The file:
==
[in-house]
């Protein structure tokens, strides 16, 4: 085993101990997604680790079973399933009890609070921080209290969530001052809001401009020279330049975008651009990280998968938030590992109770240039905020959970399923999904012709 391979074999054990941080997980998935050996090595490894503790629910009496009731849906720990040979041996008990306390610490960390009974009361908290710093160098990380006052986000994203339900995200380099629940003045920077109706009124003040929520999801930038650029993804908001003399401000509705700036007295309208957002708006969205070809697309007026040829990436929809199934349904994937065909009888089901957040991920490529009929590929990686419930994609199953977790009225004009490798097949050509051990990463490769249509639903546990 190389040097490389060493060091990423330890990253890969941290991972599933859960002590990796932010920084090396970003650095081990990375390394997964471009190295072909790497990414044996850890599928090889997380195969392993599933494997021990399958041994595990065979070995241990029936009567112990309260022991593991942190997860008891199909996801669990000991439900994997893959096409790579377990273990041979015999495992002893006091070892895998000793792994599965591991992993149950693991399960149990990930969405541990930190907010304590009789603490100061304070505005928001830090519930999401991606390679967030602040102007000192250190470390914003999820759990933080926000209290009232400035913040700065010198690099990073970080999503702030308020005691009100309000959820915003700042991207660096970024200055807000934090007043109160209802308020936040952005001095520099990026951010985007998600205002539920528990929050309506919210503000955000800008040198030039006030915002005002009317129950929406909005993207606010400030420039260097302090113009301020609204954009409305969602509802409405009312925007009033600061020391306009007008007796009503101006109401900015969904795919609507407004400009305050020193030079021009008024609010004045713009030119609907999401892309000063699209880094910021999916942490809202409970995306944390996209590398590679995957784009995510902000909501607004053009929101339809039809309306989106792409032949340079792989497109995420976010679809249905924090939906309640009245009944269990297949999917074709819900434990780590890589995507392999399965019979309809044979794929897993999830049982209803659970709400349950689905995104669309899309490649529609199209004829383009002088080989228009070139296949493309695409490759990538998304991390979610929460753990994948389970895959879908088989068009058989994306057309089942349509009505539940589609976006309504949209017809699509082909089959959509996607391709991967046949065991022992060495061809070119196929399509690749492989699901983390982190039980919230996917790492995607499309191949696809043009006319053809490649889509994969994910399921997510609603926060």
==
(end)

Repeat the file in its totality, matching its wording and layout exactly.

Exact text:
[in-house]
């Protein structure tokens, strides 16, 4: 085993101990997604680790079973399933009890609070921080209290969530001052809001401009020279330049975008651009990280998968938030590992109770240039905020959970399923999904012709 391979074999054990941080997980998935050996090595490894503790629910009496009731849906720990040979041996008990306390610490960390009974009361908290710093160098990380006052986000994203339900995200380099629940003045920077109706009124003040929520999801930038650029993804908001003399401000509705700036007295309208957002708006969205070809697309007026040829990436929809199934349904994937065909009888089901957040991920490529009929590929990686419930994609199953977790009225004009490798097949050509051990990463490769249509639903546990 190389040097490389060493060091990423330890990253890969941290991972599933859960002590990796932010920084090396970003650095081990990375390394997964471009190295072909790497990414044996850890599928090889997380195969392993599933494997021990399958041994595990065979070995241990029936009567112990309260022991593991942190997860008891199909996801669990000991439900994997893959096409790579377990273990041979015999495992002893006091070892895998000793792994599965591991992993149950693991399960149990990930969405541990930190907010304590009789603490100061304070505005928001830090519930999401991606390679967030602040102007000192250190470390914003999820759990933080926000209290009232400035913040700065010198690099990073970080999503702030308020005691009100309000959820915003700042991207660096970024200055807000934090007043109160209802308020936040952005001095520099990026951010985007998600205002539920528990929050309506919210503000955000800008040198030039006030915002005002009317129950929406909005993207606010400030420039260097302090113009301020609204954009409305969602509802409405009312925007009033600061020391306009007008007796009503101006109401900015969904795919609507407004400009305050020193030079021009008024609010004045713009030119609907999401892309000063699209880094910021999916942490809202409970995306944390996209590398590679995957784009995510902000909501607004053009929101339809039809309306989106792409032949340079792989497109995420976010679809249905924090939906309640009245009944269990297949999917074709819900434990780590890589995507392999399965019979309809044979794929897993999830049982209803659970709400349950689905995104669309899309490649529609199209004829383009002088080989228009070139296949493309695409490759990538998304991390979610929460753990994948389970895959879908088989068009058989994306057309089942349509009505539940589609976006309504949209017809699509082909089959959509996607391709991967046949065991022992060495061809070119196929399509690749492989699901983390982190039980919230996917790492995607499309191949696809043009006319053809490649889509994969994910399921997510609603926060």